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J Immunol. 2016 May 1;196(9):3828-33. doi: 10.4049/jimmunol.1500532. Epub 2016 Mar 14.

Gαi2 and Gαi3 Differentially Regulate Arrest from Flow and Chemotaxis in Mouse Neutrophils.

Author information

1
Division of Inflammation Biology, La Jolla Institute for Allergy and Immunology, La Jolla, CA 92037;
2
Department of Physics, University of California, San Diego, La Jolla, CA 92093; and.
3
Division of Inflammation Biology, La Jolla Institute for Allergy and Immunology, La Jolla, CA 92037; Department of Bioengineering, University of California, San Diego, La Jolla, CA 92093 Klaus@lji.org.

Abstract

Leukocyte recruitment to inflammation sites progresses in a multistep cascade. Chemokines regulate multiple steps of the cascade, including arrest, transmigration, and chemotaxis. The most important chemokine receptor in mouse neutrophils is CXCR2, which couples through Gαi2- and Gαi3-containing heterotrimeric G proteins. Neutrophils arrest in response to CXCR2 stimulation. This is defective in Gαi2-deficient neutrophils. In this study, we show that Gαi3-deficient neutrophils showed reduced transmigration but normal arrest in mice. We also tested Gαi2- or Gαi3-deficient neutrophils in a CXCL1 gradient generated by a microfluidic device. Gαi3-, but not Gαi2-, deficient neutrophils showed significantly reduced migration and directionality. This was confirmed in a model of sterile inflammation in vivo. Gαi2-, but not Gαi3-, deficient neutrophils showed decreased Ca(2+) flux in response to CXCR2 stimulation. Conversely, Gαi3-, but not Gαi2-, deficient neutrophils exhibited reduced AKT phosphorylation upon CXCR2 stimulation. We conclude that Gαi2 controls arrest and Gαi3 controls transmigration and chemotaxis in response to chemokine stimulation of neutrophils.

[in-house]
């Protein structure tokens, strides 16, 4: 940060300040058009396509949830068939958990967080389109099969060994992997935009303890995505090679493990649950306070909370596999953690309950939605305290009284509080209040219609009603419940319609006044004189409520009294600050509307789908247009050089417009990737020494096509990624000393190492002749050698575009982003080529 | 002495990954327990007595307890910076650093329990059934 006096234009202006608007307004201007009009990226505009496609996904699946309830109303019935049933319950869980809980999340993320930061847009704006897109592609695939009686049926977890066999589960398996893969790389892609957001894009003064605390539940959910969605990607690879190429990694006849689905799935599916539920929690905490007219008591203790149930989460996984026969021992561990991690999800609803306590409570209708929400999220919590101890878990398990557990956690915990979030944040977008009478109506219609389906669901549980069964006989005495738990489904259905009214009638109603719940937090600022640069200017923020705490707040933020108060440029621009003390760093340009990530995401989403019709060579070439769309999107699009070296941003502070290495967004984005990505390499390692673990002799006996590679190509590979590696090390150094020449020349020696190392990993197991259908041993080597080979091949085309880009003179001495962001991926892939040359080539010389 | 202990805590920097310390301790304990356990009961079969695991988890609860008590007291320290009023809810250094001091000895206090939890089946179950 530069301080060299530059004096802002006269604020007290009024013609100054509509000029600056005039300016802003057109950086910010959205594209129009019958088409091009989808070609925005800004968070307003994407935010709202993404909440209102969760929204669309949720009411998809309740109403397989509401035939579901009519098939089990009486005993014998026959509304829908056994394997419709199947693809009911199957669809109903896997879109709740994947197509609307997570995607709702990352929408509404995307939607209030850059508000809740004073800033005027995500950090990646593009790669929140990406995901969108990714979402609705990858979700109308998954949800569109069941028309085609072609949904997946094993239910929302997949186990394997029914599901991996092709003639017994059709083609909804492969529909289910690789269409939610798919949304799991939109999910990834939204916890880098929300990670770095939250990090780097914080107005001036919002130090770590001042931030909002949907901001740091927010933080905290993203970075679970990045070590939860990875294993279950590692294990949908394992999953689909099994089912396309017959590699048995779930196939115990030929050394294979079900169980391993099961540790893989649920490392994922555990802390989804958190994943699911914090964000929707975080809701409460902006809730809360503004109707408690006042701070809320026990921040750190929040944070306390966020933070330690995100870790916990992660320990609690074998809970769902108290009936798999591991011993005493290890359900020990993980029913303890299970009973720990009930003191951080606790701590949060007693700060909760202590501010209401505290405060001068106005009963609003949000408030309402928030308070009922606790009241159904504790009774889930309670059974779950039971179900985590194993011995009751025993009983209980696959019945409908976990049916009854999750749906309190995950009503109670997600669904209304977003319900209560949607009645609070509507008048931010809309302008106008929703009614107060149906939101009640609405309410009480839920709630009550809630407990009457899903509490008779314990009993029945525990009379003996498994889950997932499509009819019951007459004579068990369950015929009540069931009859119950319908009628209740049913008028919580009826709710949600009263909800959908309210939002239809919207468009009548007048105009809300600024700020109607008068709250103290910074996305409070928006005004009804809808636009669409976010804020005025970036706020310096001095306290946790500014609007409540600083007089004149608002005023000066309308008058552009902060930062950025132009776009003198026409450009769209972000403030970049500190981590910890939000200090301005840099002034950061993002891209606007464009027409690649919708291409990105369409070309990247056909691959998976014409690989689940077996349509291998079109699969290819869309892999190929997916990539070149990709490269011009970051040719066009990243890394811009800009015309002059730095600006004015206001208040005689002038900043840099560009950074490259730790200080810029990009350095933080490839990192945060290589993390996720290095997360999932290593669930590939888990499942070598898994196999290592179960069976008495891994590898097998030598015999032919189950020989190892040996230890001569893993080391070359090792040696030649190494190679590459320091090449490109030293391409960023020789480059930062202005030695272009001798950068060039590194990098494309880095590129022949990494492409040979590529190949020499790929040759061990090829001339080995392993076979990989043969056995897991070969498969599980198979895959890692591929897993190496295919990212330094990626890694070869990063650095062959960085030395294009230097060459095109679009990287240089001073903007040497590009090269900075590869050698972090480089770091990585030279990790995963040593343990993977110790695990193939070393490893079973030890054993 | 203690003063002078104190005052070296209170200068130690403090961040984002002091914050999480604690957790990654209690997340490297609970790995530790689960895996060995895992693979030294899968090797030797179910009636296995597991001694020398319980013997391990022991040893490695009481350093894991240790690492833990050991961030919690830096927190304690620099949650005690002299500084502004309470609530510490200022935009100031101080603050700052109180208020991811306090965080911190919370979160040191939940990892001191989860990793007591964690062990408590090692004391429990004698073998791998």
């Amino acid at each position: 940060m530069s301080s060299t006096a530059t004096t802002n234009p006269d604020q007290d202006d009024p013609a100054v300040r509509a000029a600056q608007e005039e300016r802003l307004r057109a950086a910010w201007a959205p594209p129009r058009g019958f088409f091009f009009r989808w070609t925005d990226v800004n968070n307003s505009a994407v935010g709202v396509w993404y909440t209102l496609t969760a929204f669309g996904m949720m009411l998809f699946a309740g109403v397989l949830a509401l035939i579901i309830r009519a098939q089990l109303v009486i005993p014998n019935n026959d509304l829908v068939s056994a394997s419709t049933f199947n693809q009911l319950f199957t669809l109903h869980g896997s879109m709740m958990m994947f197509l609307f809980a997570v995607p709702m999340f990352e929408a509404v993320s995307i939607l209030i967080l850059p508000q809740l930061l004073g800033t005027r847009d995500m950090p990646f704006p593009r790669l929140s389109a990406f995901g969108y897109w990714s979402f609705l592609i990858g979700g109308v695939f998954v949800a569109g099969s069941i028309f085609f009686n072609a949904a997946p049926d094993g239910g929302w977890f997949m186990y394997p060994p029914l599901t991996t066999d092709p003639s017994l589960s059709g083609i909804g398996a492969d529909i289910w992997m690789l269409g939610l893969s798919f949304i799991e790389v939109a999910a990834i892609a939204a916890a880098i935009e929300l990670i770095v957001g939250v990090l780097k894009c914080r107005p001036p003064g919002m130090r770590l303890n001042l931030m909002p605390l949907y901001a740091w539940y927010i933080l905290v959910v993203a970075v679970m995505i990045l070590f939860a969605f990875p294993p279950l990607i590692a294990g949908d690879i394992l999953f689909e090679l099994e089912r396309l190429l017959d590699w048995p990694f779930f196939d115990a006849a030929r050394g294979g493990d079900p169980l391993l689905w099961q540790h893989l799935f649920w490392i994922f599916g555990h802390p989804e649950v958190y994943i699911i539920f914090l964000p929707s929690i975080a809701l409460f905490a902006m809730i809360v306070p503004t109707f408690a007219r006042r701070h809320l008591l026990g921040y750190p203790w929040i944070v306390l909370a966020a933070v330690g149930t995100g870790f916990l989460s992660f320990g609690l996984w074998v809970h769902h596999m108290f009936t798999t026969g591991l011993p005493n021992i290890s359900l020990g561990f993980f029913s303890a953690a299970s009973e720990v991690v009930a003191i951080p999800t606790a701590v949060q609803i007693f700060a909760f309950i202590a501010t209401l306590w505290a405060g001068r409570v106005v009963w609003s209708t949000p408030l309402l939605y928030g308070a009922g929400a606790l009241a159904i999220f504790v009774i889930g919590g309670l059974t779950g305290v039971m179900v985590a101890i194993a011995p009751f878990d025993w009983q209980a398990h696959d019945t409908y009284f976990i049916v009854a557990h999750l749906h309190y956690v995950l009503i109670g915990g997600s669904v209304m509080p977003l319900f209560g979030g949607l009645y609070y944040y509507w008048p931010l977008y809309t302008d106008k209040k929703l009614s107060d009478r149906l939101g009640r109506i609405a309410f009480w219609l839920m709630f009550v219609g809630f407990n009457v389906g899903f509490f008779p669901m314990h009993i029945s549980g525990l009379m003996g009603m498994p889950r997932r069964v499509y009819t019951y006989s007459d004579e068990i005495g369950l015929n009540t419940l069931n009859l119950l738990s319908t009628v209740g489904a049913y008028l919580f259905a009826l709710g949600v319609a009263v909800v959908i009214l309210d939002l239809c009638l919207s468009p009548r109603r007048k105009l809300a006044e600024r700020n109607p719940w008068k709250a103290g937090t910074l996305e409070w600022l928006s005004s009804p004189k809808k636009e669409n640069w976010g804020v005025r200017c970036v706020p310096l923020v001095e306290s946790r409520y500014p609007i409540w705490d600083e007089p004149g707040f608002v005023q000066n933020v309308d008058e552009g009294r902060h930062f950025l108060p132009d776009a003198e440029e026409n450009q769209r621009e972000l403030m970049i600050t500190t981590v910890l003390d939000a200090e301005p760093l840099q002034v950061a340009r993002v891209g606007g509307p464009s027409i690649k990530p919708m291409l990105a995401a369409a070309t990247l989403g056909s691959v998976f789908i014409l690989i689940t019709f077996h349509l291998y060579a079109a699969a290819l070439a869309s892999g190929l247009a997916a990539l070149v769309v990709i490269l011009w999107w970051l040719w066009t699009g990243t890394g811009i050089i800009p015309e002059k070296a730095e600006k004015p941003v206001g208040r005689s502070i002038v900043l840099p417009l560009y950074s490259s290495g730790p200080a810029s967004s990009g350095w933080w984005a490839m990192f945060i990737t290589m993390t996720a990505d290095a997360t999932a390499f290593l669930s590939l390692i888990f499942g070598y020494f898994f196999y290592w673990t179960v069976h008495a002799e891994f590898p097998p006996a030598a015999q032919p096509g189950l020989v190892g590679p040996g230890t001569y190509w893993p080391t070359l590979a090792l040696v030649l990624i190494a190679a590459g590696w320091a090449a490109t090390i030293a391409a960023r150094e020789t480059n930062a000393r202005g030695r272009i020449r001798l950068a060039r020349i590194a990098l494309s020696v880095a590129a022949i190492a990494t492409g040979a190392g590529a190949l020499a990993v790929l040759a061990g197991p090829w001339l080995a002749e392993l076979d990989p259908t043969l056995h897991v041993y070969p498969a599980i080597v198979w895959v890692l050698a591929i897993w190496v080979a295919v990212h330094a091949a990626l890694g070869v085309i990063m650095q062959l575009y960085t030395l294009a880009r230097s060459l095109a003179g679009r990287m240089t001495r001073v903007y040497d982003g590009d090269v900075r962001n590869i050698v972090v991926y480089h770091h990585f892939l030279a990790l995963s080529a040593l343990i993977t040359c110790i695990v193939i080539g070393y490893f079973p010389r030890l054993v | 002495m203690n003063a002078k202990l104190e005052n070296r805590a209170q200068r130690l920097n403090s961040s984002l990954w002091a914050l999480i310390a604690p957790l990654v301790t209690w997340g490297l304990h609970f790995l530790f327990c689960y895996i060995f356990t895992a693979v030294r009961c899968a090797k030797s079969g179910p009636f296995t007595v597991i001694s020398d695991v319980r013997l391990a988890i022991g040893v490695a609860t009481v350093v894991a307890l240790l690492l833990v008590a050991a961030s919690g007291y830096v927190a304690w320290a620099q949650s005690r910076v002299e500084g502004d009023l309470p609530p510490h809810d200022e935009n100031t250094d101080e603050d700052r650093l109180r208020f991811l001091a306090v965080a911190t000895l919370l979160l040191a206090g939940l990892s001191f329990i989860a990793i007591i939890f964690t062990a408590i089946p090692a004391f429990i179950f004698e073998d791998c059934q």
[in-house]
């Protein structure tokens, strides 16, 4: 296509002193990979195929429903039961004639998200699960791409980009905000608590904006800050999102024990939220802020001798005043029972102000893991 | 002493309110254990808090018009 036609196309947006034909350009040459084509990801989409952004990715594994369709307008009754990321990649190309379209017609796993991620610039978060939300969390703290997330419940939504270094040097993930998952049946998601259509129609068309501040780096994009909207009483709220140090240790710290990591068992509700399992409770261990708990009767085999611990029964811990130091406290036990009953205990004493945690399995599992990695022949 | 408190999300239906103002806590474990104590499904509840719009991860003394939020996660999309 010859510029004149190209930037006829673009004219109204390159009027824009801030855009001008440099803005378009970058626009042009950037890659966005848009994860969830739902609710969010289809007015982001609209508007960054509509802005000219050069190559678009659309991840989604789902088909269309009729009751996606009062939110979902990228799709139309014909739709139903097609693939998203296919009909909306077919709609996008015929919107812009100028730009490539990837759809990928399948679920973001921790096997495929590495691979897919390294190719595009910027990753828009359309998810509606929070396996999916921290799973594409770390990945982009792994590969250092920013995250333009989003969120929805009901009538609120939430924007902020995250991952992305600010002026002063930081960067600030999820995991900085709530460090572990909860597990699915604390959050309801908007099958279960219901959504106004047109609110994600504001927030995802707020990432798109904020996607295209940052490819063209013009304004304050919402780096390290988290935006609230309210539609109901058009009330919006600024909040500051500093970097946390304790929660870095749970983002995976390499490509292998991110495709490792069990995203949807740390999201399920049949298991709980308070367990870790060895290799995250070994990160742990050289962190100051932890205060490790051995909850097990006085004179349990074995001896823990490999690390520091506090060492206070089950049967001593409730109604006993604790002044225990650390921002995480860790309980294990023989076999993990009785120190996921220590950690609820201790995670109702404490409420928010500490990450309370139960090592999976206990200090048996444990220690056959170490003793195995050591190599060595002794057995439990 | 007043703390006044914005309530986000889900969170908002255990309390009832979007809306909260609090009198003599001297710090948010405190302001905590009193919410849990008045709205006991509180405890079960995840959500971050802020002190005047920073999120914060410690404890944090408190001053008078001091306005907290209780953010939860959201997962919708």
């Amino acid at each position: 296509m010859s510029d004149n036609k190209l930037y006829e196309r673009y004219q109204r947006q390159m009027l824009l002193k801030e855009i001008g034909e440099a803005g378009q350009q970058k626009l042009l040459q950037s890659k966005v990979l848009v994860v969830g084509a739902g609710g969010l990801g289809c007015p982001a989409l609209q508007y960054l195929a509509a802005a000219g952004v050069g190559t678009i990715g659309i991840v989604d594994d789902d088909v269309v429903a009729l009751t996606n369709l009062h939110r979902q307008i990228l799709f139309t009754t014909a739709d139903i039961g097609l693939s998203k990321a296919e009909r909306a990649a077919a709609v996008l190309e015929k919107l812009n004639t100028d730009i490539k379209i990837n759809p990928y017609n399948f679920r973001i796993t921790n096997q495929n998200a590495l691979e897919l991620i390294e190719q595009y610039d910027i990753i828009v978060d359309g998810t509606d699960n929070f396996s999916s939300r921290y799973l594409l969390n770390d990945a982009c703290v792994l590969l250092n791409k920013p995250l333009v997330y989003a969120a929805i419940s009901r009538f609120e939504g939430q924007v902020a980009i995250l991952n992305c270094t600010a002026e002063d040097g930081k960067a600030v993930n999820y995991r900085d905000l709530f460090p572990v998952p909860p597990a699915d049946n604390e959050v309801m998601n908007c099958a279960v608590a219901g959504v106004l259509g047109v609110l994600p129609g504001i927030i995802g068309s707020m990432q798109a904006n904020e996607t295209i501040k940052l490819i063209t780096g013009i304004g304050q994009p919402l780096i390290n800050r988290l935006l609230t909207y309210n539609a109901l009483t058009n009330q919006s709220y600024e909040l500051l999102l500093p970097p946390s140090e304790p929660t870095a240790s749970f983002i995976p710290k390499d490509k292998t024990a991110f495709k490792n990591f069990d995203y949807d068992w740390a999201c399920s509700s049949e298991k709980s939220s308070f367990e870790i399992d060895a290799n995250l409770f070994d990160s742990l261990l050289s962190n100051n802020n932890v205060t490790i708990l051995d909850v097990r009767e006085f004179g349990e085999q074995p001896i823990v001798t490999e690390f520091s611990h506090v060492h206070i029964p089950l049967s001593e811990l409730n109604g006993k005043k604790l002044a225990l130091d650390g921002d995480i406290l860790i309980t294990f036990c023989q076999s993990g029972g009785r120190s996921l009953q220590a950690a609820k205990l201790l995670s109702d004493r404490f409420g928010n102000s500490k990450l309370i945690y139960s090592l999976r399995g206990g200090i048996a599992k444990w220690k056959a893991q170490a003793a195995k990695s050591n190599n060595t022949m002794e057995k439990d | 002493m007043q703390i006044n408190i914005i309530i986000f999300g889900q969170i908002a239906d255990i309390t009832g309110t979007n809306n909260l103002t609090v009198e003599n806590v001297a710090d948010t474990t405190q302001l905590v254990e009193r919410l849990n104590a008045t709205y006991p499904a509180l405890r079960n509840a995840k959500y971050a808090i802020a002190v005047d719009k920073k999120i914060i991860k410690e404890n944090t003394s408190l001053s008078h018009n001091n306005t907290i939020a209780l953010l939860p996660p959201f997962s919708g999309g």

PMID:
26976957
PMCID:
PMC4868657
DOI:
10.4049/jimmunol.1500532
[Indexed for MEDLINE]
Free PMC Article

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